Ford has built millions of F-Series trucks over the years, but never one like this.
The first F-150 with a diesel engine is heading to showrooms this spring, and should be the first full-size pickup to crack the 30 mpg barrier when it does. That’s the EPA highway figure Ford has targeted, which would match the midsize Chevy Colorado diesel’s rating, but in a much larger and more powerful package.
The F-150’s new 3.0-liter turbocharged V6 has 250 hp and 440 lb-ft of torque and delivers a maximum tow rating of 11,400 pounds. That beats its closest rival, the Ram 1500 Ecodiesel, by over a ton and puts it in the upper echelon of all light duty pickups.
The diesel comes with a 10-speed automatic transmission and will be available in a variety of configurations. Fleet buyers can get it in XL and XLT work-focused trims, while retail customers can choose from a selection of Lariat, King Ranch and Platinum SuperCrew models with 4x2 and 4x4 drivetrains. It’ll even be available in F-150s fitted with the off-road FX4 package, but a Raptor diesel is not in the offing. Sorry.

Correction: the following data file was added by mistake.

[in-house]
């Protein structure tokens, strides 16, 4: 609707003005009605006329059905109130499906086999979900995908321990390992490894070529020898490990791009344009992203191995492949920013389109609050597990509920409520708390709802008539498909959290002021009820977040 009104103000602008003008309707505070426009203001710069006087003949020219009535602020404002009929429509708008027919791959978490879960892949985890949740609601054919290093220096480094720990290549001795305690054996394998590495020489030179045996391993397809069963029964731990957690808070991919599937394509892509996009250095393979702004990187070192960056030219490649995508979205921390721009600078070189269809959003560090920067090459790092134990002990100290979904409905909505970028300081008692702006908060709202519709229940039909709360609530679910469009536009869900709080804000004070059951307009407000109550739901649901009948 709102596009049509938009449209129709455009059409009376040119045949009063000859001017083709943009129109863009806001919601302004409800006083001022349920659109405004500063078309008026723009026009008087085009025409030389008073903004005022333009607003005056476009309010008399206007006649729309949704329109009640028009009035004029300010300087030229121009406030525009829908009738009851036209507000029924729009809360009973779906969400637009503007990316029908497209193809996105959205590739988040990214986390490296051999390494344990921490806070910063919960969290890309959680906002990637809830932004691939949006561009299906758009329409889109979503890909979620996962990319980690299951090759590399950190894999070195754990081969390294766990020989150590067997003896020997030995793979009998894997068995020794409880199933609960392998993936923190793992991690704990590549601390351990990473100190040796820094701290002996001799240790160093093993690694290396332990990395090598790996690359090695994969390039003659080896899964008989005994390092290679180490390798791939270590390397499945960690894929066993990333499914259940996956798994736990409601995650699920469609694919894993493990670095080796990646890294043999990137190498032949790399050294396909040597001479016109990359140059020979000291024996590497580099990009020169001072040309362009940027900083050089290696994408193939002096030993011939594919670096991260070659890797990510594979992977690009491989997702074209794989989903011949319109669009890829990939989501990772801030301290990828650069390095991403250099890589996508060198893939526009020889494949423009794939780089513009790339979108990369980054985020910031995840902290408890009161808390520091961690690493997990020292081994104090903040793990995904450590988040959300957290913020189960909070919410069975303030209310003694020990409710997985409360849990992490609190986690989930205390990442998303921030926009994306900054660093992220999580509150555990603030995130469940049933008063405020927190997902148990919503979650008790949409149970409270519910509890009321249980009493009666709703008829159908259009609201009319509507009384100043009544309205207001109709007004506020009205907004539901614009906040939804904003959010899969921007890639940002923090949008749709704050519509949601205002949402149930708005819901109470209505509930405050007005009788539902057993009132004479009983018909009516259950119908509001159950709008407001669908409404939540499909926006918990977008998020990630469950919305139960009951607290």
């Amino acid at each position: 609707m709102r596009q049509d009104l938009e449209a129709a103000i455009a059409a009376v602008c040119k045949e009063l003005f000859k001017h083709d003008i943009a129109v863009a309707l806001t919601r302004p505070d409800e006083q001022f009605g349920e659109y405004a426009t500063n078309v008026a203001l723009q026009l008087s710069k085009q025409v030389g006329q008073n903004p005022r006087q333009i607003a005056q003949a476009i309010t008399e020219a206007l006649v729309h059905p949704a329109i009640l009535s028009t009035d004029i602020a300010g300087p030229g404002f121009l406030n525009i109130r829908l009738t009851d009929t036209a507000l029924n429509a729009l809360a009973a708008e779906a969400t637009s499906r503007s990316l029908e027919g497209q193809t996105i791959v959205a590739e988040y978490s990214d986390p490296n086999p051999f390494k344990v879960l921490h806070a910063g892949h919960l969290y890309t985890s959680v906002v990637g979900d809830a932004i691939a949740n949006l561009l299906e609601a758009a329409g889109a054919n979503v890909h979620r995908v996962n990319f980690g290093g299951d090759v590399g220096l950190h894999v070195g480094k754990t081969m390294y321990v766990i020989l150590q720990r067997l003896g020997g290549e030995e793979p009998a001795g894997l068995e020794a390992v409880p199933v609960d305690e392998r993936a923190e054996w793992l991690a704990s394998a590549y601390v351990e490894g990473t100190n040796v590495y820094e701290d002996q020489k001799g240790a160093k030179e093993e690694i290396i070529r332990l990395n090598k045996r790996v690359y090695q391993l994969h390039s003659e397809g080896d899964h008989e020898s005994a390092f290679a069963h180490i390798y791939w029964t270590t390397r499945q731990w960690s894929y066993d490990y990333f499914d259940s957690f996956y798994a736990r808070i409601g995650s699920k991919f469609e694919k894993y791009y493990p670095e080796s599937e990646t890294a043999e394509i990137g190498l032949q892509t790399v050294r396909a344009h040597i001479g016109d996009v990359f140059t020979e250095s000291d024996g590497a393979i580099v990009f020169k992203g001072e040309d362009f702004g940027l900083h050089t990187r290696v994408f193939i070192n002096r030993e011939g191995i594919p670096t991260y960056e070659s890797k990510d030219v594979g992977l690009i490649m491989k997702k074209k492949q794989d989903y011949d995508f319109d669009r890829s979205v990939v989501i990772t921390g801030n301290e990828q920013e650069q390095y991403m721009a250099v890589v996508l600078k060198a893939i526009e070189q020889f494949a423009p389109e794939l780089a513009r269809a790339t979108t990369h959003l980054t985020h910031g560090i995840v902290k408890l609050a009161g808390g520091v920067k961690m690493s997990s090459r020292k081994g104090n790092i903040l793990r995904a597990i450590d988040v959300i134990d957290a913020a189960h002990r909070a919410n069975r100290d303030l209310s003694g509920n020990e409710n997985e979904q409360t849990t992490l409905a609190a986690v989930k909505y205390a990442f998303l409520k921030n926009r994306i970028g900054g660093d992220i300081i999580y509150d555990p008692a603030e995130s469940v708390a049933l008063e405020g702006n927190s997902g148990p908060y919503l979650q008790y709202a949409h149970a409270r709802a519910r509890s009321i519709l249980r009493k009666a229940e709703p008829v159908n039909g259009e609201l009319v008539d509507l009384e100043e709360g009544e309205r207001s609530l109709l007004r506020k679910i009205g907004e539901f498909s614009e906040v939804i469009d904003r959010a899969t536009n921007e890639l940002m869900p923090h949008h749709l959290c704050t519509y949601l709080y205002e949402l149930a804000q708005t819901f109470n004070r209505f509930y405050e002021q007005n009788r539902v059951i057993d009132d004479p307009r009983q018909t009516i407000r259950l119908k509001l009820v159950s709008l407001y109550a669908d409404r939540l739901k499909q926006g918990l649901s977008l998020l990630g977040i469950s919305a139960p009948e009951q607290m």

Ford truck marketing manager Todd Eckert says he expects the diesel to make up about 5 percent of overall F-150 retail sales. Customers who tow heavy loads over long distances will see the most benefit from the powertrain, according to Eckert, but its wide torque band could have a similarly wide appeal.
The diesel option will cost $2,400 more than a 3.5-liter EcoBoost, and $4,000 more than a 2.7-liter EcoBoost V6 when the order books open up in a few weeks.